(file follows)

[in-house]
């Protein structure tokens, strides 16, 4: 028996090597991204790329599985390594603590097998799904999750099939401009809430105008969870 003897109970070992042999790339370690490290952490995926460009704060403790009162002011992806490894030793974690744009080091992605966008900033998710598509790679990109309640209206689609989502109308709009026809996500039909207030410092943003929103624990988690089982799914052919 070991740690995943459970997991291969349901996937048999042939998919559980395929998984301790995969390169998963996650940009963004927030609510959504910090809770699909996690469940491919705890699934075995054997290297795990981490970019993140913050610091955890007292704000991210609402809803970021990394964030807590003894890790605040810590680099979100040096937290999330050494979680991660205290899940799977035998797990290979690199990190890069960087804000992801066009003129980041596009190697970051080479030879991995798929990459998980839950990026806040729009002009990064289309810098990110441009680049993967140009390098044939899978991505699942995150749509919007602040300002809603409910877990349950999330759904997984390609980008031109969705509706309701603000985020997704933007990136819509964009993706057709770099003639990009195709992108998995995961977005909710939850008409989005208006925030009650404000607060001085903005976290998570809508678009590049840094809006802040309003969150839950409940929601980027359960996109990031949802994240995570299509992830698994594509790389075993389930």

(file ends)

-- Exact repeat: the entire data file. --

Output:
[in-house]
């Protein structure tokens, strides 16, 4: 028996090597991204790329599985390594603590097998799904999750099939401009809430105008969870 003897109970070992042999790339370690490290952490995926460009704060403790009162002011992806490894030793974690744009080091992605966008900033998710598509790679990109309640209206689609989502109308709009026809996500039909207030410092943003929103624990988690089982799914052919 070991740690995943459970997991291969349901996937048999042939998919559980395929998984301790995969390169998963996650940009963004927030609510959504910090809770699909996690469940491919705890699934075995054997290297795990981490970019993140913050610091955890007292704000991210609402809803970021990394964030807590003894890790605040810590680099979100040096937290999330050494979680991660205290899940799977035998797990290979690199990190890069960087804000992801066009003129980041596009190697970051080479030879991995798929990459998980839950990026806040729009002009990064289309810098990110441009680049993967140009390098044939899978991505699942995150749509919007602040300002809603409910877990349950999330759904997984390609980008031109969705509706309701603000985020997704933007990136819509964009993706057709770099003639990009195709992108998995995961977005909710939850008409989005208006925030009650404000607060001085903005976290998570809508678009590049840094809006802040309003969150839950409940929601980027359960996109990031949802994240995570299509992830698994594509790389075993389930």